To me, those who discuss email use from such an administrative control perspective are simply administrative control types – in a prerogative sense of that term. I for one do not want to be told what email account or what information or communication services to use for each and every purpose. I am not at the extreme of the ‘free software’ movement of Richard Stallman, but sufficiently supportive of civil liberties that I find these almost Orwellian efforts to police our communication to be a huge mistake.    

Some politicians and administrators live in a control culture rather than a free digital culture. However, interpersonal communication is good to support, particularly in these times of incivility and toxic politics. Let’s encourage it and not politicize email or the use of private messaging on any account. 

Reference

Richard M. Stallman (2002, 2015), Free Software, Free Society, Third Edition. Boston, MA: Free Software Foundation. 


[1] https://news.yahoo.com/information-watchdog-launches-investigation-health-194714162.html

Flawed Economics Behind Online Harms Regulation

The Flawed Economics of Online Harms Regulation

I am not an economist,  but even I can see the huge flaws in a recently published “cost/benefit analysis of the UK’s online safety bill”.[1] My immediate reactions:

The author, Sam Wood, of ‘The Economics of Online Harms Regulation’ in InterMEDIA, begins with an argument that the pandemic ‘[feuled] concerns about harmful content and behaviour encountered online’. Quite the contrary, I think it is arguable that the Internet and related online media became a lifeline for households in the UK and across the world during this period of lockdowns and working from home. The impetus for the online harms [now called ‘safety’] bill was fueled by the demonization of social media in the years before the pandemic. So, from the very introduction to this piece, I worried about the credibility of the economic analysis it promises.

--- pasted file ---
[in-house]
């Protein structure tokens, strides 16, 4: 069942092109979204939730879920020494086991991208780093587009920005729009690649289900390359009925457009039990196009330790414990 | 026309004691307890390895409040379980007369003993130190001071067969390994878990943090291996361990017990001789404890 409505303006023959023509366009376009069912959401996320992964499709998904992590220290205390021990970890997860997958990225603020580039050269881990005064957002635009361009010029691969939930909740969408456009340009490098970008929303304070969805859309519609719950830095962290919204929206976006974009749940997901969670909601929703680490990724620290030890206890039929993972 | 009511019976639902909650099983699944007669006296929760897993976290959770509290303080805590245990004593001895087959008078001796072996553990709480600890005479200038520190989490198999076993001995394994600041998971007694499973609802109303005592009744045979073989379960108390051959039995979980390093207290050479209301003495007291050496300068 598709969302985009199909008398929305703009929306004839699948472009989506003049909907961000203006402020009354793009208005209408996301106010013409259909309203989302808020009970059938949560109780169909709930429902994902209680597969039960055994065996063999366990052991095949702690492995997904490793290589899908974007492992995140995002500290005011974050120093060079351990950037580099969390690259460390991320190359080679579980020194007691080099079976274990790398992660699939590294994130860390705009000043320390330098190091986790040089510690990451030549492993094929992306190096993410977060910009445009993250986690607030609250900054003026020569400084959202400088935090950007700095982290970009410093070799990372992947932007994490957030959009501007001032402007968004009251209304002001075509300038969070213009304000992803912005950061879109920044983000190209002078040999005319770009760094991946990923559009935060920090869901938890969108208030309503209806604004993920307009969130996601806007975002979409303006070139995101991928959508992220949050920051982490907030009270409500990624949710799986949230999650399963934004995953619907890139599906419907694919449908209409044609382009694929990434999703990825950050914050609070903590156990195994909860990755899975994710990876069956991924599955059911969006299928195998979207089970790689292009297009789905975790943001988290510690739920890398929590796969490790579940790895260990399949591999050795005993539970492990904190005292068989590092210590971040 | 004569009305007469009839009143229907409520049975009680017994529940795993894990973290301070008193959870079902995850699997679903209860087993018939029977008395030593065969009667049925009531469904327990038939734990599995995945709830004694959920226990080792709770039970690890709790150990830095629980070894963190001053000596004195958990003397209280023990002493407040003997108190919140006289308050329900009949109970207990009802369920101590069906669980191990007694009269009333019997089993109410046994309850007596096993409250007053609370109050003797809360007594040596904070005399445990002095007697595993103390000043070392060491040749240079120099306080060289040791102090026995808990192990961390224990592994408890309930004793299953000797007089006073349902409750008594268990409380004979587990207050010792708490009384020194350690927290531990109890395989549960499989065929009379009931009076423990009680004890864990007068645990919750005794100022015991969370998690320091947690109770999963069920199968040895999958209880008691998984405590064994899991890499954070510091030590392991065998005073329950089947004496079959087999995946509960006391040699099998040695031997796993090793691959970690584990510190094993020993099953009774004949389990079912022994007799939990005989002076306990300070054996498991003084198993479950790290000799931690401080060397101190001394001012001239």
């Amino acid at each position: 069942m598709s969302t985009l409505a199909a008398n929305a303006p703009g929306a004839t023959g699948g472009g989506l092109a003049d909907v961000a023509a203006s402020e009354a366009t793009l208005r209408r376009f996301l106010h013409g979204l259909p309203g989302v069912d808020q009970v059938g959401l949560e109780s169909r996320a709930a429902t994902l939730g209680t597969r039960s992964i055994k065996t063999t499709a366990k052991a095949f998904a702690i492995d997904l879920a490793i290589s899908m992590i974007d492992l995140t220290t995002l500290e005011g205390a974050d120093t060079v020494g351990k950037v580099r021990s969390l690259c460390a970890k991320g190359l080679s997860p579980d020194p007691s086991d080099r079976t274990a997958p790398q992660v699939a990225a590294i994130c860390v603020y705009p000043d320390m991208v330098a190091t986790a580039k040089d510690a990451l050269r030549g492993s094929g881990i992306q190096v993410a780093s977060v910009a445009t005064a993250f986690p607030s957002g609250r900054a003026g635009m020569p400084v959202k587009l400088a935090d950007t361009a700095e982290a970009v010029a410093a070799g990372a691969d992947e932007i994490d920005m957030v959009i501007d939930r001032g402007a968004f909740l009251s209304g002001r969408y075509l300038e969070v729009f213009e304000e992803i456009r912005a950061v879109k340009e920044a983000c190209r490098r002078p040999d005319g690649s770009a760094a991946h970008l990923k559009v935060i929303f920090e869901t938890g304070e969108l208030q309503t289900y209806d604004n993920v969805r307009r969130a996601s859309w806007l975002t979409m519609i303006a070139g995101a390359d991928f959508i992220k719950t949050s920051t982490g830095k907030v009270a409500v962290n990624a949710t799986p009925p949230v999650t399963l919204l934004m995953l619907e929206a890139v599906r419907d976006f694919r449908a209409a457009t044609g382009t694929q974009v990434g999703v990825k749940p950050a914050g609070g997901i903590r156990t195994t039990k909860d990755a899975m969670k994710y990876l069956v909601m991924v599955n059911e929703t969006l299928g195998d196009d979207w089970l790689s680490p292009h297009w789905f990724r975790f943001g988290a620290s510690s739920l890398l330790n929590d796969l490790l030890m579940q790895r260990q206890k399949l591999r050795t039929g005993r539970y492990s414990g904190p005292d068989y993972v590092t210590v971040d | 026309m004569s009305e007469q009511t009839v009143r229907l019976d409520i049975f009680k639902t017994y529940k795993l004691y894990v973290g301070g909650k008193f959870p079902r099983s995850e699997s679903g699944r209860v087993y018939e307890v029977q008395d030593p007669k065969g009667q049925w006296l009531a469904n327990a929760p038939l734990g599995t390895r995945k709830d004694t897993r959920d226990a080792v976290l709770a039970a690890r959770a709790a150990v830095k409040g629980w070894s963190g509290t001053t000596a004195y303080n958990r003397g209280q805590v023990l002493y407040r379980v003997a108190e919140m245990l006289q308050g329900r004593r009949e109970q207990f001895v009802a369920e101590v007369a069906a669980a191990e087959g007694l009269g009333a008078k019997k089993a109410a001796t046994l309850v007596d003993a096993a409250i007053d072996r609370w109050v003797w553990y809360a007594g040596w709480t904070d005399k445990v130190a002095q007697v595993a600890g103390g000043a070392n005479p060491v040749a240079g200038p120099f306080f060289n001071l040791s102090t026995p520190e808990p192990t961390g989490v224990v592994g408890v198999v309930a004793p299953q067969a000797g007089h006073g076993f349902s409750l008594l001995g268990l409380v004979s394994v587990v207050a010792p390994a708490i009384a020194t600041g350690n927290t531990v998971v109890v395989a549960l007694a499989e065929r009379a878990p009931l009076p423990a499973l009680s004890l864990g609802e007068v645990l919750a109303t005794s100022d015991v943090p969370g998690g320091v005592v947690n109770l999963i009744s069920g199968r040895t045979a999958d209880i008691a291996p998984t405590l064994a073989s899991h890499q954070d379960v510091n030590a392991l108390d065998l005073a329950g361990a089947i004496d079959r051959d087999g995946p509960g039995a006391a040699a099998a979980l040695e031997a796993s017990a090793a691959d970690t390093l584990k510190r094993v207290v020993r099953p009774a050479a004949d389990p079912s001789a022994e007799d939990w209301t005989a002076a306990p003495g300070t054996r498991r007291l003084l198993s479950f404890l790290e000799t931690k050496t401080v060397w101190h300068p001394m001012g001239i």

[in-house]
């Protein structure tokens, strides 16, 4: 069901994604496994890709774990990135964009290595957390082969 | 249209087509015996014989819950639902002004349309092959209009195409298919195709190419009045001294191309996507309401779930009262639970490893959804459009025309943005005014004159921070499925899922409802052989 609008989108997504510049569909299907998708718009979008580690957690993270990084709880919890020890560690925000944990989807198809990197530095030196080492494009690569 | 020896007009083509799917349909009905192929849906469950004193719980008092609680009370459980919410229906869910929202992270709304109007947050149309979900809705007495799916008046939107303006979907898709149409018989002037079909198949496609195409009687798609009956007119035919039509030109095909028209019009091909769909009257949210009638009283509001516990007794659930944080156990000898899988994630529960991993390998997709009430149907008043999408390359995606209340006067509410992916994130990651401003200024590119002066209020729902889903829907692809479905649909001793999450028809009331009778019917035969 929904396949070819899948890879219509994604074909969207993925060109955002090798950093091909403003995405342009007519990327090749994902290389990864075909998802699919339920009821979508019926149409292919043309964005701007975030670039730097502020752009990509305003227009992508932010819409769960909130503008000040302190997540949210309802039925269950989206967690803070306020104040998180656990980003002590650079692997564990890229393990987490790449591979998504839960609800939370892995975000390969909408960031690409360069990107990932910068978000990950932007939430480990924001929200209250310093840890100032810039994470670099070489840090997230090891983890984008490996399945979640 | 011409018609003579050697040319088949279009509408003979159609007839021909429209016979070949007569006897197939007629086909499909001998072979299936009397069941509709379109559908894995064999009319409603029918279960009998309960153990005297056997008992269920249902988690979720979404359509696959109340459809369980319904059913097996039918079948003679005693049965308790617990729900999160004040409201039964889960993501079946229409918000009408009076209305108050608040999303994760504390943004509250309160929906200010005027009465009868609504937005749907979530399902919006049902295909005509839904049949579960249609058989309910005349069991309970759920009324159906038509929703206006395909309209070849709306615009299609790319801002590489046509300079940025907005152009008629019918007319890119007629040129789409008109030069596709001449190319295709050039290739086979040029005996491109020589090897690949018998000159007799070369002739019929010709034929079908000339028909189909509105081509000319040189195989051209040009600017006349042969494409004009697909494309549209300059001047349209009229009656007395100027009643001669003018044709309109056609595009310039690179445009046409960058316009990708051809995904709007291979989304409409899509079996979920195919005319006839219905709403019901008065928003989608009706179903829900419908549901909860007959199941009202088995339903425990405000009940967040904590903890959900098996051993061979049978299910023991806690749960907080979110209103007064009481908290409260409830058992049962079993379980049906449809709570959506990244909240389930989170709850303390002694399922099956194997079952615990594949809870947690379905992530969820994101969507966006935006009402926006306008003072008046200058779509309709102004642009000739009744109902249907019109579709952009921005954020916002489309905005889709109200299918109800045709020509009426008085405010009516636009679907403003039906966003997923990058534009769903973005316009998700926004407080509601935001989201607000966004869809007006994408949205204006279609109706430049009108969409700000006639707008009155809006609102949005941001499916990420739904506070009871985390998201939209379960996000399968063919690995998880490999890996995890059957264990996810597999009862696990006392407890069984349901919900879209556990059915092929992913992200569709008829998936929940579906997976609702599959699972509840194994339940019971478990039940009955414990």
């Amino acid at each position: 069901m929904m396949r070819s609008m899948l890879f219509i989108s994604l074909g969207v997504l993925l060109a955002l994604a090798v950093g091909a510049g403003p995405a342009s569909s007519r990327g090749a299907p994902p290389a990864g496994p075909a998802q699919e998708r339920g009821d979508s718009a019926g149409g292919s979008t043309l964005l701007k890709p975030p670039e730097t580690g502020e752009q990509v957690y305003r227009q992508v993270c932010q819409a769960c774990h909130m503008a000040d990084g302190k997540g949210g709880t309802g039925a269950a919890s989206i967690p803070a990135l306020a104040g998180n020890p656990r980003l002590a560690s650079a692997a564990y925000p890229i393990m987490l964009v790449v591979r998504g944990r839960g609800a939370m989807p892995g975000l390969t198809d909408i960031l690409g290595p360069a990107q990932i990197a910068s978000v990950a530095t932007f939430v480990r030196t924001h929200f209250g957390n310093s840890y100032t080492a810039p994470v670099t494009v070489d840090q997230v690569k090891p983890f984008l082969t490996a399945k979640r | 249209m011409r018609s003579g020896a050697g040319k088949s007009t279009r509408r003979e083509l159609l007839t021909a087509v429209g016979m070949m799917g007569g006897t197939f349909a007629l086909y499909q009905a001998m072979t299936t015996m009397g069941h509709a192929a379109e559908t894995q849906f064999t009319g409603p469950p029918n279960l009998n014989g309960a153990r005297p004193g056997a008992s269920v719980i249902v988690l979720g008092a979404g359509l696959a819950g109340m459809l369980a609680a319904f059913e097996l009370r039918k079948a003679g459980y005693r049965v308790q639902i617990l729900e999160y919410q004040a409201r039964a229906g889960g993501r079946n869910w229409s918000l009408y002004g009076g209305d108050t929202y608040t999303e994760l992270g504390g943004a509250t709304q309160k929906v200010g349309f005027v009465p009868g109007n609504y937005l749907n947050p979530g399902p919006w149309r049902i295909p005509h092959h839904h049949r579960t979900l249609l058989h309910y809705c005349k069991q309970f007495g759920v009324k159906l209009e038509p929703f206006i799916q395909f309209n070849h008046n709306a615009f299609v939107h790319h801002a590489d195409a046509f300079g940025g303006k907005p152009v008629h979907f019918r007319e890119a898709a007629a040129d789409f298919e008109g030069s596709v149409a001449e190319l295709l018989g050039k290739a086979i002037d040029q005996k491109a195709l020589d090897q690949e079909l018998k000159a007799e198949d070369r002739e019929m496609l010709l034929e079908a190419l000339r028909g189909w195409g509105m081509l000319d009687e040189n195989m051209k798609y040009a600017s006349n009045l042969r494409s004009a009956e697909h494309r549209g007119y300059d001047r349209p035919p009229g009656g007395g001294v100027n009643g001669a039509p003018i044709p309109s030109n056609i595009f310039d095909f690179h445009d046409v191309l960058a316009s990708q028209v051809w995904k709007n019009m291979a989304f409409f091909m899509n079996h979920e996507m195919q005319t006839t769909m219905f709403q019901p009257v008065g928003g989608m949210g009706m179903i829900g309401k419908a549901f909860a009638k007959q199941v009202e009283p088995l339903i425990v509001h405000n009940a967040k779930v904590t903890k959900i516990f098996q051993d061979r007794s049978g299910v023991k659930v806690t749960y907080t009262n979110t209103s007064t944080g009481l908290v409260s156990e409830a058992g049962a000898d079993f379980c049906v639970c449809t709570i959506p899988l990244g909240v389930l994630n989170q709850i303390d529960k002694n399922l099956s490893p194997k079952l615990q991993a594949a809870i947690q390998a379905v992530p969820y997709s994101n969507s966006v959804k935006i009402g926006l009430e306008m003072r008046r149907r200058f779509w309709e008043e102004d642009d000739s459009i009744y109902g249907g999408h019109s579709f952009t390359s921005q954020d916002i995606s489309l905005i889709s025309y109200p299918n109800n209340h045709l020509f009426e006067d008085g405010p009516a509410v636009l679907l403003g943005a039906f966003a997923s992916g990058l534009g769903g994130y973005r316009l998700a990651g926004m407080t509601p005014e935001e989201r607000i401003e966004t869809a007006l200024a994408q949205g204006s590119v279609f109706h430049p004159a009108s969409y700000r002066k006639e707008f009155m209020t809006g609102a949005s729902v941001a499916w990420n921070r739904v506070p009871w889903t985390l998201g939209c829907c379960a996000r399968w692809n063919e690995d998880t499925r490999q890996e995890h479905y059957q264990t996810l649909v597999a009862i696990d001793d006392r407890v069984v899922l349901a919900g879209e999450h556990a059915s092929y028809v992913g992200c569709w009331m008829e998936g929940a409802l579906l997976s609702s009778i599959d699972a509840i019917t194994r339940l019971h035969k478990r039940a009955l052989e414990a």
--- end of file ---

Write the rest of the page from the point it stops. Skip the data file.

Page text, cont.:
I was not disappointed. It is jaw-dropping. Even enumerating some of the many online harms to be addressed and outlining some of the ‘challenges’ in quantifying them, the piece proceeds to do exactly that. Using Department of Digital, Culture, Media & Sports (DCMS) estimates, the author argues that the estimated costs of seven types of harm, the greatest being cyberstalking – at £2,176m over ten years beginning in 2023, is much greater than the costs of implementing the bill, the greatest cost being ‘content moderation’ estimated to be £1,700m over the same ten years in the future. 

Pulling the costs of regulation out of a hat?

Of course, the costs of implementing this bill are not simply captured by the activities enumerated: awareness campaigns, creating reporting mechanisms, updating terms of service, producing risk assessments, content moderation, and transparency reports. What has the analysis left out?

Well, what about reductions in freedom of expression and commensurate reductions in the value and use of the Internet and related social media for the public good? This will be the major impact of the disproportionate incentivisation of censorship by tech platforms in order for platforms to avoid huge the potentially huge costs to be imposed by government regulators.